February 21, 2004
The Capstone program is intended to reduce the incidence of weather-related accidents, mid-air collisions and terrain based concerns, by improving the pilot's situational awareness through advanced technologies, modern avionics, and information services, said Salazar. Under the program, the FAA will equip up to 200 commercial aircraft and helicopters in Southeast Alaska with a global positioning system based avionics package. This system will provide navigational guidance for flights on routes that are outside the operational service volume of ground based navigational aides. FAA is planning a three year evaluation period for the Capstone program. Eventually, Capstone avionics should also permit implementation of more efficient flight procedures and air traffic control services, according to the FAA.
A team from FAA contractor Helipro International Avionics Corporation is in Ketchikan installing the new equipment in the Taquan Air fleet. This includes daylight visible flight and multi-function displays, Intergrated Auditory System, an on-board computer, and a Terrain Awareness and Warning System (TAWS). The new technology creates a highway in the sky environment for pilots, and provides passengers with greater safety, comfort and confidence, said Salazar. The cost to equip each aircraft is approximately $90,000.
Utilizing GPS satellite technology, two color screens will display moving maps showing pilots, in 3D where they are in relation to mountains and to other aircraft. On board sensors and a terrain database, along with electronic flight path information, provide a "look ahead" capability, with warnings and alerts well in advance of potential hazards, allowing time for the pilot to make the necessary maneuvers for terrain avoidance. The new equipment automatically provides the pilot with current weather data, and gives dispatchers instant access to each aircraft's location. direction, speed and altitude on a computer screen.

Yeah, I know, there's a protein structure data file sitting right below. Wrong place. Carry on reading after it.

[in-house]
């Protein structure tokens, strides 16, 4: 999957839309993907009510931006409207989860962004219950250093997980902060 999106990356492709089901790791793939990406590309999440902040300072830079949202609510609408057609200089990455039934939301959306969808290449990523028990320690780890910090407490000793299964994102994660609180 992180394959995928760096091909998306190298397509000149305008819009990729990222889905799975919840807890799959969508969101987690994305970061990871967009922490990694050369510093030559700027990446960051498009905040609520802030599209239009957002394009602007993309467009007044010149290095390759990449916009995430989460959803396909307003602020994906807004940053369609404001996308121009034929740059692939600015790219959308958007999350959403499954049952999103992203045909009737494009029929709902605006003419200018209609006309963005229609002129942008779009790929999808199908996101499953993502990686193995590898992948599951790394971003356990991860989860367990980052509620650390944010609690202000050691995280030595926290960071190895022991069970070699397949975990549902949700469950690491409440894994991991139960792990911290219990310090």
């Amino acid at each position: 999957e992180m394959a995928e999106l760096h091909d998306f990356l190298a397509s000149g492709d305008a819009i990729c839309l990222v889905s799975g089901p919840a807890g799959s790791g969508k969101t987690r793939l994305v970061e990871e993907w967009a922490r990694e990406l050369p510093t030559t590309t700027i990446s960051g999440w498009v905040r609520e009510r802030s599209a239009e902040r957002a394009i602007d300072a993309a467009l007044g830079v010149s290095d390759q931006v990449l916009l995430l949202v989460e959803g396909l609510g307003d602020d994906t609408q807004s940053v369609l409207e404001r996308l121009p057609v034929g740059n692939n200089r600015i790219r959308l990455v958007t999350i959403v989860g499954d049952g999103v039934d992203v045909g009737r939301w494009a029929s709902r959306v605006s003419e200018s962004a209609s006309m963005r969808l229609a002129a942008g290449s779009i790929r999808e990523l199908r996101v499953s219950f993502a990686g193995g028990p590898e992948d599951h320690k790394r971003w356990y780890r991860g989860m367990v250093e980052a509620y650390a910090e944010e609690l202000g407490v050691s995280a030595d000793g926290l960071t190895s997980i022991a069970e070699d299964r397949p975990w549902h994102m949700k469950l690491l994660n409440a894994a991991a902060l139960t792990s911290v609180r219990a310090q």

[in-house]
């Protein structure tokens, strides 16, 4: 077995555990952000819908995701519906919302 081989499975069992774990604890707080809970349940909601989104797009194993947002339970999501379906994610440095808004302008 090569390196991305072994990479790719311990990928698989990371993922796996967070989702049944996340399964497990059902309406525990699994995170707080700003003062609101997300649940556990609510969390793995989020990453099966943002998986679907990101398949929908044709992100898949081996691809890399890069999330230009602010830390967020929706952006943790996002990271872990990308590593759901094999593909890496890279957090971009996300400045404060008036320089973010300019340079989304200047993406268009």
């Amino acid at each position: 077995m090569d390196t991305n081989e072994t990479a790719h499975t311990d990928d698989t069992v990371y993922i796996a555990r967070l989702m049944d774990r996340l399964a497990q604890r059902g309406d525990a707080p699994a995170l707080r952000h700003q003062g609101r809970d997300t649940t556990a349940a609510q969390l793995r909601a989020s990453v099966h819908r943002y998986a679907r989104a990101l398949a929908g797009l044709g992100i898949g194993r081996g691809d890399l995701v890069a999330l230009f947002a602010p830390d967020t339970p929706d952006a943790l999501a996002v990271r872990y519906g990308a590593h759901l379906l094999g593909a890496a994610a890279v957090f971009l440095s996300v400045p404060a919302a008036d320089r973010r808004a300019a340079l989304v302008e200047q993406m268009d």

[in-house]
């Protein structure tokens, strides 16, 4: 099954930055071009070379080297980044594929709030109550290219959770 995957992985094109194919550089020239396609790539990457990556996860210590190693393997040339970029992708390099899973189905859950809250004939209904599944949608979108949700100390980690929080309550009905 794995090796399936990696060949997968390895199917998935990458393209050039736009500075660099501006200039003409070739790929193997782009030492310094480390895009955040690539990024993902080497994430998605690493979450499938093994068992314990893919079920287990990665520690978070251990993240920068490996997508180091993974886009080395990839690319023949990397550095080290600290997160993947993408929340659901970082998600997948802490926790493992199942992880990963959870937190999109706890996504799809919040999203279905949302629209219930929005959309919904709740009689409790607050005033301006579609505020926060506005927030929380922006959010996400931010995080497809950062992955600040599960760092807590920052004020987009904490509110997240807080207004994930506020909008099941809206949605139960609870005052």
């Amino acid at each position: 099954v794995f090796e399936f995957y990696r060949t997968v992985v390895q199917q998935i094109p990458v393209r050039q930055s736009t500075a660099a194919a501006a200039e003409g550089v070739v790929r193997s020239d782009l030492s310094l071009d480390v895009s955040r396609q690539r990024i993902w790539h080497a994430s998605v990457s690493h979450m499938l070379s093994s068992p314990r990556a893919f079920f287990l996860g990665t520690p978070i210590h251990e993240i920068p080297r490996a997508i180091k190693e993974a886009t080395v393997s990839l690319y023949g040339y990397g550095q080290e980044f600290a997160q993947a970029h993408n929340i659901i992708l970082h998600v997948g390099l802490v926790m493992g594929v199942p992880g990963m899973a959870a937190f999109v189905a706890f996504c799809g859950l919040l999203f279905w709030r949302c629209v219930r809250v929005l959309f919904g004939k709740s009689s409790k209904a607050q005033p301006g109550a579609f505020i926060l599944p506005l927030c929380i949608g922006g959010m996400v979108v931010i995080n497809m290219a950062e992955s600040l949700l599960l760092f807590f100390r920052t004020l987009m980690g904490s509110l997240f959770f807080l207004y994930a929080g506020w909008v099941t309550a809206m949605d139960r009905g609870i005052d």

The FAA has developed a pilot training program in conjunction with the University of Alaska, which is a prerequisite to piloting Capstone equipped aircraft. Installation of Capstone equipment and pilot training is underway, with the new safety features becoming standard on all Taquan Air flights by this summer, stated Salazar. Safety is the cornerstone of our business philosophy and participation in the Capstone program will further improve the overall safety of our flights, he said.
Taquan Air operates a standardized fleet of seven recently refurbished Dehavilland Beaver floatplanes. Implementation of the Capstone program will place state-of-the-art safety technology at our pilots' fingertips and add to the overall features of our aircraft, according to Salazar.
The company employs 15 persons
in the winter and 35 in the summer season.
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